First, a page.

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RPS - Wot I Think of The Witcher II

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RPS - Wot I Think of The Witcher II

Review - posted by Jaesun on Thu 19 May 2011, 02:01:20

Tags: CD Projekt; The Witcher 2: Assassins of Kings

 

Rock, Paper Shotgun's Jim Rossignol finished The Witcher II: Assassin of Kings and shares his thoughts on it in his review-esq Wot I Think Feature:

 

So. Finished. I even had a little time to play through some of the alternate storyline stuff. What do I think? Well, I don’t think I’ll be putting any spoilers in this review, so you can read my thoughts on the subject with some degree of safety. If something else needs go above the jump here, it should probably be this: The Witcher 2 is going end up being talked about for a very long time to come.

 

 

 This is one of the most significant games of 2011. Right now it looks like most significant PC-only game of 2011.

 

The Witcher 2: Assassins Of Kings is the sequel to 2007′s wonky fantasy RPG, The Witcher, and it improves on that precarious foundation in almost every conceivable way. I suppose the ambition of the developers for their work should have been clear after they relaunched their original game with the voice acting and character animation redone in 2008, to give us an Enhanced Edition, but even that was a pale creature when compared to the muscular effort of their most recent work. The Witcher 2 is a collossal beast in terms of vision and complexity, and it has engrossed me for the past few days. It’s shorter than the original by some measure, but it is burning half as long to be twice as bright.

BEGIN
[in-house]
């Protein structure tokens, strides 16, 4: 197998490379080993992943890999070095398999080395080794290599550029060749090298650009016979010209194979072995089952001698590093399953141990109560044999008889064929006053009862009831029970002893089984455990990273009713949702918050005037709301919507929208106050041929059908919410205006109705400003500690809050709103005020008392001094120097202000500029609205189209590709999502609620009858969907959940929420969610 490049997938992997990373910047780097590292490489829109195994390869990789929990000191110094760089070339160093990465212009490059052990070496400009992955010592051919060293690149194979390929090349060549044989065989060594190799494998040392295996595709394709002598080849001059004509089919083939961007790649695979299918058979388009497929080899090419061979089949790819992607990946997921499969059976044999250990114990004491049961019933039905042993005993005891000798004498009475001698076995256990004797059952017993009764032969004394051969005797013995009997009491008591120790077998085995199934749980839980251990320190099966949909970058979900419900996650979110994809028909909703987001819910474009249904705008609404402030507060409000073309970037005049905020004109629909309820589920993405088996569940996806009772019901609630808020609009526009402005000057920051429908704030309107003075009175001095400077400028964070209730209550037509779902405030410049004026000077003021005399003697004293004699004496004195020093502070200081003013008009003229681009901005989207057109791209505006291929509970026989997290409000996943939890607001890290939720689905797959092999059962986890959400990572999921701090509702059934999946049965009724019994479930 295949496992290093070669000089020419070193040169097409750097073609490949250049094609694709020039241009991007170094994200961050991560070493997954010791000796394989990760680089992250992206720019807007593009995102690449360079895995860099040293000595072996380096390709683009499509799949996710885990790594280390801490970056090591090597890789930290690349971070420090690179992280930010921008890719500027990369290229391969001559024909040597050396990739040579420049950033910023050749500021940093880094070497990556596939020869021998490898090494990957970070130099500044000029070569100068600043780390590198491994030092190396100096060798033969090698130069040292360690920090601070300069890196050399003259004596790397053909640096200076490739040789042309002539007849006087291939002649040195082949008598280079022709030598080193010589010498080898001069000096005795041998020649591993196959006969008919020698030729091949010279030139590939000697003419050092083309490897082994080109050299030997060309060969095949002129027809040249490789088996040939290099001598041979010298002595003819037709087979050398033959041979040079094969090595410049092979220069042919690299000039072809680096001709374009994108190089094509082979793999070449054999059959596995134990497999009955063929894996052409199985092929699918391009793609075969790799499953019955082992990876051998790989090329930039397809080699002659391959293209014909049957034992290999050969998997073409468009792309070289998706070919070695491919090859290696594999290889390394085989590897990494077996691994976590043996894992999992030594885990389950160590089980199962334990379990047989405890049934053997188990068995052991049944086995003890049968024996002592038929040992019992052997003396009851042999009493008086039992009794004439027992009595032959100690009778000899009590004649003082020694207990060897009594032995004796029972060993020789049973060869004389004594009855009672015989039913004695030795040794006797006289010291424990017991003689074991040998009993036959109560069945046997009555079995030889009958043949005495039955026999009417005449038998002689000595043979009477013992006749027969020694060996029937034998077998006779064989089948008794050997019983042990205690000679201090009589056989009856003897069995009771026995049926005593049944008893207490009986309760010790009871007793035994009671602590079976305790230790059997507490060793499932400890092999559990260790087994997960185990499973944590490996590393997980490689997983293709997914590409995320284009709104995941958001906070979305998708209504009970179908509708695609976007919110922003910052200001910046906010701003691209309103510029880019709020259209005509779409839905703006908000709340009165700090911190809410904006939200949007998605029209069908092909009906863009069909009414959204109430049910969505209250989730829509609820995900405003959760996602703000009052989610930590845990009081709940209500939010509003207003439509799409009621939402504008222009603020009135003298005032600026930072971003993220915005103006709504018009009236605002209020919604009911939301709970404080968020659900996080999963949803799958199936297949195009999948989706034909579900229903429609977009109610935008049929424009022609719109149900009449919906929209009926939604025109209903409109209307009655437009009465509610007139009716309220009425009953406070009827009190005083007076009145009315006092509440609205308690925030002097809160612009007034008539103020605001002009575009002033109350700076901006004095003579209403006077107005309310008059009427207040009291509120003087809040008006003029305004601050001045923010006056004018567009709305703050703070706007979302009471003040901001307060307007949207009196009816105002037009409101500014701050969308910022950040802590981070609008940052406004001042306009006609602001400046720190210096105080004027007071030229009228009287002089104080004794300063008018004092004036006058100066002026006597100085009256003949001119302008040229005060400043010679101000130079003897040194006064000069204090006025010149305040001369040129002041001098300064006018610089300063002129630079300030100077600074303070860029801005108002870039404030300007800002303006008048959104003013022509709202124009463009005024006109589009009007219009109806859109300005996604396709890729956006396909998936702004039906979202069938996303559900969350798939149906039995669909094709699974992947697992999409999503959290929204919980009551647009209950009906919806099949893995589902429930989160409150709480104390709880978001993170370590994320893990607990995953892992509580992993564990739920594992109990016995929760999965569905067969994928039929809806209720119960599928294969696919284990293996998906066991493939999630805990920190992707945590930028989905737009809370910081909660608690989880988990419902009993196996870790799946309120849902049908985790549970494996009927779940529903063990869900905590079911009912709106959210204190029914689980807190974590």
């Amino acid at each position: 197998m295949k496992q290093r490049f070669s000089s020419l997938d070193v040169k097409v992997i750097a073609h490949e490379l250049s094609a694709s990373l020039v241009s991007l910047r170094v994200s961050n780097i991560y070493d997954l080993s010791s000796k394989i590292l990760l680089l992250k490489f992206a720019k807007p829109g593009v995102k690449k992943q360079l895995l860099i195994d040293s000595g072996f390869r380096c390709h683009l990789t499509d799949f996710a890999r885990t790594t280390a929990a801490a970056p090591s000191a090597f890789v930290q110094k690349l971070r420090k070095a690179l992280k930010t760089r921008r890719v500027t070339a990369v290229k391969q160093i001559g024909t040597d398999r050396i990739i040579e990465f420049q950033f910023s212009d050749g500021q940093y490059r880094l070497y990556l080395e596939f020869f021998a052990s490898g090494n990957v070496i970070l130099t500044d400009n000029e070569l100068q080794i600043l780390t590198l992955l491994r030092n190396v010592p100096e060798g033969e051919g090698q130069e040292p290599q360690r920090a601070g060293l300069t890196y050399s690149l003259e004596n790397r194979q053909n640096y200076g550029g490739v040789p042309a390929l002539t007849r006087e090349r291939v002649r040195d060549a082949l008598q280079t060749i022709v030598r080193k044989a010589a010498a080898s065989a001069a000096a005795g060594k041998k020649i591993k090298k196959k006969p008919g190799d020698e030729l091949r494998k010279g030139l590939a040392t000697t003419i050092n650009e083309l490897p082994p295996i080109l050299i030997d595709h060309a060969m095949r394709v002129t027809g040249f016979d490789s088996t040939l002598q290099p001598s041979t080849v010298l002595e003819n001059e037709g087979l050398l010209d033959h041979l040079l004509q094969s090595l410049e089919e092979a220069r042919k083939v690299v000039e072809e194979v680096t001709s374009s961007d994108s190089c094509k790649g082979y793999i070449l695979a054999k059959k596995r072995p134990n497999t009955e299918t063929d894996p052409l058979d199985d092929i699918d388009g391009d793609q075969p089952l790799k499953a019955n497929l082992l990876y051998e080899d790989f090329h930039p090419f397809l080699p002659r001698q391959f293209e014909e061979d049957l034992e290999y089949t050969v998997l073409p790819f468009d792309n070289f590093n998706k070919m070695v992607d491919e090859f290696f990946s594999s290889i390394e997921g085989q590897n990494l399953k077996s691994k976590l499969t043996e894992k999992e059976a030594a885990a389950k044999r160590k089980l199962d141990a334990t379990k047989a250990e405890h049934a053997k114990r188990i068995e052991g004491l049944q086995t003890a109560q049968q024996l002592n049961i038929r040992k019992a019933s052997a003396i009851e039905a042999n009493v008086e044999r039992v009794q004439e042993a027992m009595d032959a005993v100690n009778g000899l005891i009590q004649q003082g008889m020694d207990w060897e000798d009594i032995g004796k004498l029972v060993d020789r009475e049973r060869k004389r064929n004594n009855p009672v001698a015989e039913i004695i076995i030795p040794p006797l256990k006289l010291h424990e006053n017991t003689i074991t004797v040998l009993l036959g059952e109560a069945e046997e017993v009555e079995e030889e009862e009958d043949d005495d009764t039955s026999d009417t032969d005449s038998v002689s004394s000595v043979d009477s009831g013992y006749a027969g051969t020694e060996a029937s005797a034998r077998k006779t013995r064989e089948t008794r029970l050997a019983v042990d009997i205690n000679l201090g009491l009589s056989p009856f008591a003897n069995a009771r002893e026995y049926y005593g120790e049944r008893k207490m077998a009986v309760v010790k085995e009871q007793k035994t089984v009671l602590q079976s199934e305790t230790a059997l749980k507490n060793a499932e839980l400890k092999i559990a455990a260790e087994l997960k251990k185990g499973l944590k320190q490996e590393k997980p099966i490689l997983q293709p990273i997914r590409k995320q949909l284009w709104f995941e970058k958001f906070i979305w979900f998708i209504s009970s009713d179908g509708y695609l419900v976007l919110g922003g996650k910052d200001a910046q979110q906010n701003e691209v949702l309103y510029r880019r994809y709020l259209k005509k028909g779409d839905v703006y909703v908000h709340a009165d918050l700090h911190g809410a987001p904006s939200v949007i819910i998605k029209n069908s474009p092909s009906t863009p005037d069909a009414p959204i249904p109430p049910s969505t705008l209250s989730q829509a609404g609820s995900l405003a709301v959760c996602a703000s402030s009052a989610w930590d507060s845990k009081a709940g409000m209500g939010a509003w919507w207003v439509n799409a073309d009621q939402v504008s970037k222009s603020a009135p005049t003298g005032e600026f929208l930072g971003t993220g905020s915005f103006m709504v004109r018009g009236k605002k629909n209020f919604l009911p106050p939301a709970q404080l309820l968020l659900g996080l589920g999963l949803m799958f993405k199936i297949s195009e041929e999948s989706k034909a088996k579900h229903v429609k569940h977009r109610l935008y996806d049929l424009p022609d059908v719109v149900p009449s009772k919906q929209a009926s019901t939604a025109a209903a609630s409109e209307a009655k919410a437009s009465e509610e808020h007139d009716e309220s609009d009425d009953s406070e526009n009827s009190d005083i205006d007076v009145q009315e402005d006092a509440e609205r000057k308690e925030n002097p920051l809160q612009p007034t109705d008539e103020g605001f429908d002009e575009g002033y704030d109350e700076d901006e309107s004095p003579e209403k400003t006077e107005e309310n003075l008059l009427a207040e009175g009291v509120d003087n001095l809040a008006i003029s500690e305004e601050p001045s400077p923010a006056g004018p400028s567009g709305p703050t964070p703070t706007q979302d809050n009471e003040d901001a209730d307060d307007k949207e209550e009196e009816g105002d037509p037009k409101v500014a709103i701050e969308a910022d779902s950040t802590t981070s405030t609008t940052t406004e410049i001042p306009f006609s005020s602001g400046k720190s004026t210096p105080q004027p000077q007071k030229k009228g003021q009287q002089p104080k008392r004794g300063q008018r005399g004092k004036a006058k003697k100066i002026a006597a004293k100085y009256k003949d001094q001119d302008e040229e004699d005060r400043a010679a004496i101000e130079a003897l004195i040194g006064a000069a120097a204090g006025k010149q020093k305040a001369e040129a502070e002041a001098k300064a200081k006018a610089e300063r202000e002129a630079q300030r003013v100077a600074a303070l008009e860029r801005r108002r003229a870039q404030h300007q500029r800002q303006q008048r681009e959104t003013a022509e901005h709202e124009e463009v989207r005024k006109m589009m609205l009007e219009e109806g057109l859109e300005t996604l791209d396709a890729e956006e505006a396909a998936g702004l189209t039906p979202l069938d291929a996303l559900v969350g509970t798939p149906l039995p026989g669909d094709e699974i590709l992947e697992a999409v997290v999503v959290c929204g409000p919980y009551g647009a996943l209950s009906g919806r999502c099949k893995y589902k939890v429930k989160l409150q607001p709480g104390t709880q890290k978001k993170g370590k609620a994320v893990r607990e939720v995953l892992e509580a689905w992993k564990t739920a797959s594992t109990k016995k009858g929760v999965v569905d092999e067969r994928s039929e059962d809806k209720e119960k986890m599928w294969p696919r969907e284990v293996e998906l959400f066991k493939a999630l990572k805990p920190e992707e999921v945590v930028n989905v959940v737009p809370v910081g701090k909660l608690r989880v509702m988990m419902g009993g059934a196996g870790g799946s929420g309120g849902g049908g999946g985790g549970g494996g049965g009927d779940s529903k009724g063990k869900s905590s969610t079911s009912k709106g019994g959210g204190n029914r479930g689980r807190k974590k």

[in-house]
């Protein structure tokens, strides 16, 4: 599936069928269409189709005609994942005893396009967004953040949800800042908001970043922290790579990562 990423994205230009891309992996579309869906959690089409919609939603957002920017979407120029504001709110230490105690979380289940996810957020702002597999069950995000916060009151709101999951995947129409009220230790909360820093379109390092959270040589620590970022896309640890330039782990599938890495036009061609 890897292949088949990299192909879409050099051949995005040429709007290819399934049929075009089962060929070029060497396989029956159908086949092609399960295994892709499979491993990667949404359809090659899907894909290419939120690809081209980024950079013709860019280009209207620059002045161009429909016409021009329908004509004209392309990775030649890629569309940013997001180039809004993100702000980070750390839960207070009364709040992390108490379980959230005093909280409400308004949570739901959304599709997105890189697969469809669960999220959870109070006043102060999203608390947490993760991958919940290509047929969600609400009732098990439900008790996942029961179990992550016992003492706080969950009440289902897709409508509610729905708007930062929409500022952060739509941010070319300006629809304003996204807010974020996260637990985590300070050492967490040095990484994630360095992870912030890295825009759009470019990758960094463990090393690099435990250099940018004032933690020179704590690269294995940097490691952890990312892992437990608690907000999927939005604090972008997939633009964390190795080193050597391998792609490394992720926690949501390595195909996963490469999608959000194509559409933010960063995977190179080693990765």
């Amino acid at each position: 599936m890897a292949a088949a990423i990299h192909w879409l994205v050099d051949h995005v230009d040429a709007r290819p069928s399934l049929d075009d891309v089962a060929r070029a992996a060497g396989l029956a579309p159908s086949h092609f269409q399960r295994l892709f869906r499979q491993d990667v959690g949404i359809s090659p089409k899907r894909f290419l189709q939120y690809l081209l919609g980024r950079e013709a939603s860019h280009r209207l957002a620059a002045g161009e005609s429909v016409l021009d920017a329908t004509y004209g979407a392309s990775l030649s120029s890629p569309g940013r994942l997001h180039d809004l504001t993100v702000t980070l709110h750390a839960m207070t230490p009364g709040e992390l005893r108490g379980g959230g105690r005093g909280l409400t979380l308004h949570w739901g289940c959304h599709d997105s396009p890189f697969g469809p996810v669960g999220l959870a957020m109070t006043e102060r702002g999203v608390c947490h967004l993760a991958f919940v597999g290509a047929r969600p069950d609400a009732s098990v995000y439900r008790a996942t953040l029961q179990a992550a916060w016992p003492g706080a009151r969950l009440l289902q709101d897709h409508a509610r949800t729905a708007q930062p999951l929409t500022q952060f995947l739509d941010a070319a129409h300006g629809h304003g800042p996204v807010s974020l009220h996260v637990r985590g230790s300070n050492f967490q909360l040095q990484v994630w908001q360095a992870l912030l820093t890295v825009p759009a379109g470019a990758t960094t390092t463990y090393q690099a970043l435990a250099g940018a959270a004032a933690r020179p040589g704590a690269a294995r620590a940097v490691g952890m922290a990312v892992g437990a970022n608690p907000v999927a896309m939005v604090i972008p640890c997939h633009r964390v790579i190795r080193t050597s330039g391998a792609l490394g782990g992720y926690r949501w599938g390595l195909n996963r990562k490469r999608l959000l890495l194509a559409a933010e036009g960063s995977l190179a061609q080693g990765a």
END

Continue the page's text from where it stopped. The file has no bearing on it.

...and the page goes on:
It’s a third-person fantasy RPG. There’s level-based progression, which allows you to unlock skills via a large talent tree. There’s a sizeable, linear story with dozens of quests, set across two distinct, large areas, and two other smaller intro and outro locales. The story is told mostly via dialogue scenes and cutscenes, of which there are many. Your choices have genuine impact in the game world, to the point where the tale told actually wholly diverges after the first chapter. It’s a huge bifurcation of plot, and means that pretty much everyone who enjoys this game through the first time is going to want to play it through a second time.

 

To be honest, though, I tend to loathe standard modes of exposition in games, and I find the labyrinthine plotting of this game refreshing. Although there are villains, there’s no Chosen One, no Ultimate Evil, just a lot of petty, powerful people squabbling under the shadow of magical weirdness, and all underwritten by the machinations of sorcerers, adventurers, assassins and other complicated, interested – and interesting – parties. It’s quite a world, but it definitely doesn’t welcome you in.